How to use Berber in a sentence

berber
  • After a time Abd-ar-rahman found that his life was threatened, and he fled farther west, taking refuge among the Berber tribes of Mauritania.

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  • But from the fact that the bulk of the Tunisian population belongs to the Iberian section of the Berbers, and to this being no doubt the fundamental stock of most Italian peoples, the intermixture of the Italianized Berber with his African brother has not much affected the physique of the people, though it may have slightly tinged their mental characteristics.

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  • In its collective industry the Berber race is far superior to the Arab.

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  • Vacuuming is the best way to maintain a Berber carpet, but if the carpet gets a stain, use a carpet stain remover.

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  • Installing Berber carpet tiles is as easy as installing vinyl tiles.

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  • Berber tiles can be easily cut to size and shape using a standard utility knife.

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  • Berber is very durable but it can snag on things like high heel shoes.

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  • If your Berber tile carpet has a snag or it is unraveling in a spot, you have a number of options available.

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  • Having the ability to simply pull up a damaged tile and replace it with a new one is one of the prime advantages of having a Berber tile carpet in the home.

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  • To get to the kernel, the Berber women use a sharp stone to crack the shell.

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  • Although it is a bit costly, the profits go to a good cause of supporting Berber women and allowing them a means to make a decent living under good working conditions.

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  • Stay warm in comfort and style in this grooved berber fleece jacket from All American Comfort featuring a zippered closure, drawstring hem and deep soft pockets.

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  • Choose from all-weather rubber and even Berber mats!

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  • The selection of floor mats here is extensive including catch-all mats, Berber, and other types of carpeted mats.

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  • Its Arabic title is Kitab ul'Ibar, wa diwan el Mubtada wa'l Khabar, fi ayyamul`Arab wa'l`Ajam wa'l Berber; that is, "The Book of Examples and the Collection of Origins and Information respecting the History of the Arabs, Foreigners and Berbers."

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  • Their slopes enclose well-watered valleys of great fertility, in which the Berber tribes cultivate tiny irrigated fields, their houses clinging to the hill-sides.

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  • From time immemorial the Atlas have been the home of Berber races, and those living in the least accessible regions have retained a measure of independence throughout their recorded history.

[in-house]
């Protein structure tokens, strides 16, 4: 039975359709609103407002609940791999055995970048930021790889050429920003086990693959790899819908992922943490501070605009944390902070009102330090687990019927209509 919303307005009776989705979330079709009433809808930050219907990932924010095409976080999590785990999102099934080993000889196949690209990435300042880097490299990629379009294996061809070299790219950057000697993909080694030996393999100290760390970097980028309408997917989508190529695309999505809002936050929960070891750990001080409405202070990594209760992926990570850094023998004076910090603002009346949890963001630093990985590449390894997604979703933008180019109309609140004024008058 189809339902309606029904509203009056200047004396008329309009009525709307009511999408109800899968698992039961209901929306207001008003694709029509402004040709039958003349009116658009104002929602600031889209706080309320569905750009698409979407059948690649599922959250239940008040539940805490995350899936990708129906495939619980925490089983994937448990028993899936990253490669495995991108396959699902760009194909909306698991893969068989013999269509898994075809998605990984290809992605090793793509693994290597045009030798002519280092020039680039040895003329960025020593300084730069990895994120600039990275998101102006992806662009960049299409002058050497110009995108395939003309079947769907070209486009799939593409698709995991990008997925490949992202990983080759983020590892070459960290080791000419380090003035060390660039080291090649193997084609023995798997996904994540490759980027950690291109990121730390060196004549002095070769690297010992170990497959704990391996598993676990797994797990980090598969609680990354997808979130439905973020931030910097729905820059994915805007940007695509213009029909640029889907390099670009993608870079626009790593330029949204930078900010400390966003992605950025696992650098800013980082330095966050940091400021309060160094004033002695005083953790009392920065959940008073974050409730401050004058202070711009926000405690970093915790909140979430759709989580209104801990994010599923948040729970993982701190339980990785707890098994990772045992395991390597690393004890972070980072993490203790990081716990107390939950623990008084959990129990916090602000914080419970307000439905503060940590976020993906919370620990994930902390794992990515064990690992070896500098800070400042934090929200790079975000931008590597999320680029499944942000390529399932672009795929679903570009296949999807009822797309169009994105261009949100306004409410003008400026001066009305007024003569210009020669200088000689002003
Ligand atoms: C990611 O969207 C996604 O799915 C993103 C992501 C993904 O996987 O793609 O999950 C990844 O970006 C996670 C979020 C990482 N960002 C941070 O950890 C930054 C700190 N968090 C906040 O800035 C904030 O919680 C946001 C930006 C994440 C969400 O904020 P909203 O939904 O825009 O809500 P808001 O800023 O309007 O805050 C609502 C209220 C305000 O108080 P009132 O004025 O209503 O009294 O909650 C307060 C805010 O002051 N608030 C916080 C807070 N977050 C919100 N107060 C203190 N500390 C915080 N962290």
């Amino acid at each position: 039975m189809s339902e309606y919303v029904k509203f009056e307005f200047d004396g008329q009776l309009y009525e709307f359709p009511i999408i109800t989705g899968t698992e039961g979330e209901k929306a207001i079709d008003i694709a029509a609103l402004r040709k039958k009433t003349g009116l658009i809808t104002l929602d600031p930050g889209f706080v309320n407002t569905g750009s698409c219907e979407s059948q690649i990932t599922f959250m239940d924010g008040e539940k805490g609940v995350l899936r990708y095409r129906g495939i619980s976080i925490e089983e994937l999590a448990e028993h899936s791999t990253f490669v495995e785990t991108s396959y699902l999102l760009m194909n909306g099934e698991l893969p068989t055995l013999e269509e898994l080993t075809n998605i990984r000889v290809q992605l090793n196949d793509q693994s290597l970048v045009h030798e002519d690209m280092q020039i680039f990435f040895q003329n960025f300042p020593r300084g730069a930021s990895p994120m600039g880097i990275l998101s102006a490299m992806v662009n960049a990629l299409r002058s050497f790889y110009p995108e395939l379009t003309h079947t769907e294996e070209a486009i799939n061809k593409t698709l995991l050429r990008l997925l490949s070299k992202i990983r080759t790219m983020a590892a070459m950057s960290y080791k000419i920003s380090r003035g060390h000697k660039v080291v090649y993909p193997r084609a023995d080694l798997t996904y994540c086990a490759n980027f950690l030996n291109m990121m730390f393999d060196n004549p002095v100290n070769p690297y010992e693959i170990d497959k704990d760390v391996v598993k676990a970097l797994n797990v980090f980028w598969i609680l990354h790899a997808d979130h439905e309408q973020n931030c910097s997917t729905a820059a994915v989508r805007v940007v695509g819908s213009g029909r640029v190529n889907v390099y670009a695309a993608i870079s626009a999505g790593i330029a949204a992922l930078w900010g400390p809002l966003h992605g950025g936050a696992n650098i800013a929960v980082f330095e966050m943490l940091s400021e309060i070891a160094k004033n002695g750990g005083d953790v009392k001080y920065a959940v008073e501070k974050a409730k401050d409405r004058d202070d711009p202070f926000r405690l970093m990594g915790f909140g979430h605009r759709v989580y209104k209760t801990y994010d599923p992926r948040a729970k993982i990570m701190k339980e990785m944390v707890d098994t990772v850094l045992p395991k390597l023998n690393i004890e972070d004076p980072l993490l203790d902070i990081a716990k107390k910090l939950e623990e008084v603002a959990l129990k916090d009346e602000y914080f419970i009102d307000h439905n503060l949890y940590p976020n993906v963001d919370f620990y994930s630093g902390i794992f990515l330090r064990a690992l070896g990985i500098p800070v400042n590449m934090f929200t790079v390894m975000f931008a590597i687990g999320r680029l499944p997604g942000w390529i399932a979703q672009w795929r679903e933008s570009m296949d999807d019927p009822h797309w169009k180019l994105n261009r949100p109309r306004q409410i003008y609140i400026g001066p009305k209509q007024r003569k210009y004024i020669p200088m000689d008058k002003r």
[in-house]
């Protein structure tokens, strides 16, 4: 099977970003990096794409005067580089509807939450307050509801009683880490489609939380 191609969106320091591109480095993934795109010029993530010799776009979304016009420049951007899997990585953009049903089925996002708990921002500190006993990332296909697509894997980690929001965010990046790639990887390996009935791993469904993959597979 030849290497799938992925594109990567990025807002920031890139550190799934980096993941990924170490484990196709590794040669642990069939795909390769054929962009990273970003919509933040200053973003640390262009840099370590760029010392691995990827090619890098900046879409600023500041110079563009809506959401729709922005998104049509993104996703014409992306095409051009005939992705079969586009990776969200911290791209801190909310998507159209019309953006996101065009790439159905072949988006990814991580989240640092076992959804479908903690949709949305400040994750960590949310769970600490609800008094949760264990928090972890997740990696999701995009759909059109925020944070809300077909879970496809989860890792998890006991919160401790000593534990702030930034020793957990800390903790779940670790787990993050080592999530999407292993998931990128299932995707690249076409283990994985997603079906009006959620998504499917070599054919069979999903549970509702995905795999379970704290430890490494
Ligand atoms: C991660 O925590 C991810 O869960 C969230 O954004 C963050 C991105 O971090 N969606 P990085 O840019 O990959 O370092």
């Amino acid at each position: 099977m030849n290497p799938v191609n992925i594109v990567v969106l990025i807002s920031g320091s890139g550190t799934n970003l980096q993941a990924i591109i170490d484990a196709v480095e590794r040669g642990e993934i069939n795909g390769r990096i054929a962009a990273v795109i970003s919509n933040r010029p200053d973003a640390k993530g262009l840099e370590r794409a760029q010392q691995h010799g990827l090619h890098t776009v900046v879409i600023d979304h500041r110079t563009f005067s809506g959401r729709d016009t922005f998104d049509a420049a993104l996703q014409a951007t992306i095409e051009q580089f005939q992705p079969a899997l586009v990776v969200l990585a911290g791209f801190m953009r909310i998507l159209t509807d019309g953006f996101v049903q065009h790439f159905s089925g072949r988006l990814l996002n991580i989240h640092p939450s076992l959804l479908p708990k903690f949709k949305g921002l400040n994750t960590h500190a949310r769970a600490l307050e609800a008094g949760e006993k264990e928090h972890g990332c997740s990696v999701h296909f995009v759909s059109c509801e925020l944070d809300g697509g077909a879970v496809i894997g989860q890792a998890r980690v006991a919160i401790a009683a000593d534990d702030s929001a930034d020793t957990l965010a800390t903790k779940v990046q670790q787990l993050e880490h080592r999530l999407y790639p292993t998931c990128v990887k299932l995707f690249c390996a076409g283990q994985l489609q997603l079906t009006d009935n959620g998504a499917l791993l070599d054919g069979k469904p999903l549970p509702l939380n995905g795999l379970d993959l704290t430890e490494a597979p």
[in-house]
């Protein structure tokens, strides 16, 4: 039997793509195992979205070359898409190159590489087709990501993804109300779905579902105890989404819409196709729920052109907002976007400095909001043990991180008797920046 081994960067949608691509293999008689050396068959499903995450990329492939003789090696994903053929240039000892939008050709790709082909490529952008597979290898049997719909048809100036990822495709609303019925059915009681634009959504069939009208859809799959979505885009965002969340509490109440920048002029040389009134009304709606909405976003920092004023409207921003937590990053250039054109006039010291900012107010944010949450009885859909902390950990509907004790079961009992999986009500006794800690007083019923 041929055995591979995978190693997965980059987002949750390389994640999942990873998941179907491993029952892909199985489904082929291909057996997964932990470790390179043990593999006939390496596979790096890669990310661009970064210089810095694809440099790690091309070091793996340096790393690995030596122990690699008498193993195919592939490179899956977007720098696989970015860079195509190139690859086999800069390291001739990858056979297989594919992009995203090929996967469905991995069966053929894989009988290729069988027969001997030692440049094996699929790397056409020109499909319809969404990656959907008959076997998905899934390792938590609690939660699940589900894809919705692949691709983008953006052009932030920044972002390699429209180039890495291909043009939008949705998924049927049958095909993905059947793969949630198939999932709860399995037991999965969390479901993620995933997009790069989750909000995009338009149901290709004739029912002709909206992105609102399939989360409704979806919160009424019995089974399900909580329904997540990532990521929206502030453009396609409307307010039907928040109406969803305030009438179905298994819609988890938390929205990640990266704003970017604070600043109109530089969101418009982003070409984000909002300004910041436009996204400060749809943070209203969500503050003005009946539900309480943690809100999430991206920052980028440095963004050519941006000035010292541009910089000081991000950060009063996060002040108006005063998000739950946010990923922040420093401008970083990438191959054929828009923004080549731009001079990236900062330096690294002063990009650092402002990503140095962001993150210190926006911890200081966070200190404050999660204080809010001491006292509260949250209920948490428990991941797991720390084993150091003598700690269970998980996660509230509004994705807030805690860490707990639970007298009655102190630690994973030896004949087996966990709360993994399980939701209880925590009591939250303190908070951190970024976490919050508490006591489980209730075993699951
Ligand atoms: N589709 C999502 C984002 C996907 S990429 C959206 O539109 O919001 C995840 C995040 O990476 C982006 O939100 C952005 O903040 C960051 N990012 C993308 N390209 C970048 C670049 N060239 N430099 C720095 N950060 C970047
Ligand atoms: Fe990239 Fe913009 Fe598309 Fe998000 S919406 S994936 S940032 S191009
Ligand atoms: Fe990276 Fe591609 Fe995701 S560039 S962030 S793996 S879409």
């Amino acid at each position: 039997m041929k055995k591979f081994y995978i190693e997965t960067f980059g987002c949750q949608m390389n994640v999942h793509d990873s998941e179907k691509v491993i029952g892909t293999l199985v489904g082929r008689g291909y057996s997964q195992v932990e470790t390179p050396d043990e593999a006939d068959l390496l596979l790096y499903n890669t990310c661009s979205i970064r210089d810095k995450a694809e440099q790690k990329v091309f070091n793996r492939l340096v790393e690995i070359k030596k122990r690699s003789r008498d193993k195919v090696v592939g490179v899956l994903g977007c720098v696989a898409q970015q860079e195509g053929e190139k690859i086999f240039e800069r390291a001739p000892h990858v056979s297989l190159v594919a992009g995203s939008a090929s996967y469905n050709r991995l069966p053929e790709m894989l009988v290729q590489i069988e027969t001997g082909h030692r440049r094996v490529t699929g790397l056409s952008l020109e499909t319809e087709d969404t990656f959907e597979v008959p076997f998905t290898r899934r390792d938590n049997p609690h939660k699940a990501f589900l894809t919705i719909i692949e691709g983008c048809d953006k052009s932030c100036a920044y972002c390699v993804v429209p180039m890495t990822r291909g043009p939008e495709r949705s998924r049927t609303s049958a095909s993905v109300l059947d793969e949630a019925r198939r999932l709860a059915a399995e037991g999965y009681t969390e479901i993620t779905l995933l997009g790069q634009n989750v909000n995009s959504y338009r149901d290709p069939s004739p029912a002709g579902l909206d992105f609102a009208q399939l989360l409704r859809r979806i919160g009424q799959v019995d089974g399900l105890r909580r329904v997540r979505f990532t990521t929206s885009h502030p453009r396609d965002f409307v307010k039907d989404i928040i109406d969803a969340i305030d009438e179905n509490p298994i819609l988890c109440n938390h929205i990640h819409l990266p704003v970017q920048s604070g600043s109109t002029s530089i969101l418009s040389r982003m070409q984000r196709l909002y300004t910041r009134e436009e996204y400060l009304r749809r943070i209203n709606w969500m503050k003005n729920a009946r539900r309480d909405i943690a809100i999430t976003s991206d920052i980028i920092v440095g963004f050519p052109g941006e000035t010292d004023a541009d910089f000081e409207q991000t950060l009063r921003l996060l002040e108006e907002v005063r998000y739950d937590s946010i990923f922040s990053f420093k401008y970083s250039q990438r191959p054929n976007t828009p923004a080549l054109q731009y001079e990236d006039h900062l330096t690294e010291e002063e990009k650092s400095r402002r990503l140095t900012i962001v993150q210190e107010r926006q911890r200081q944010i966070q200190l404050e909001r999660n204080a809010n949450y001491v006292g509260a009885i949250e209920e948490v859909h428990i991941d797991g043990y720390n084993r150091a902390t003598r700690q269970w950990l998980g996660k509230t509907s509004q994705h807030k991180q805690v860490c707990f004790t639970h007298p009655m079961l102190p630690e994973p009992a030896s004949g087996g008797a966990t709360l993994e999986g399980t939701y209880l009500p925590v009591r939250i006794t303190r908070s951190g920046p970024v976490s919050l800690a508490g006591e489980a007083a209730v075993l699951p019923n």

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  • The Berber tribes, whose racial unity is attested by their common spoken language and by the comparatively numerous Berber inscriptions that have come down to us, bore in ancient times the generic names of Numidians, Gaetulians and Moors or Maurusiani.

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  • The inhabitants are of two distinct tribes, one, the Aduan, of Berber stock, the other a branch of the Sha'ambah Arabs.

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  • Such remains as there are of their language, a few expressions and the proper names of ancient chieftains still borne by certain families, connect it with the Berber dialects.

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  • The natives of Tunisia at the present day belong mainly to two stocks, which may be roughly classified as the Berber and the Arab (q.v.), about two-thirds being of Berber and the remaining third of Arab descent.

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  • The extreme south of Tunis is ranged over by Berber Tawareq2 or Tamasheq.

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  • Berber dialects are still spoken in Tunisia in the island of Jerba, in the Matmata country, and in the Tunisian Sahara.

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  • Elsewhere to a remarkable degree the Arabic language has extinguished the Berber tongue, though no doubt in vulgar Tunisian a good many Berber words remain.

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  • Arab and Berber have mingled to some extent, though no considerable fusion of the two elements has taken place.

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  • It is considered that these nomads will be gently pushed back towards the Sahara, leaving cultivable Tunisia to the settled Berber stock, a stock fundamentally one with the peoples of Mediterranean Europe.

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  • Almost all the towns of Tunisia were originally Roman or romanized Berber settlements; consequently the remains of Roman buildings form a large part of the material of which their existing structures are composed.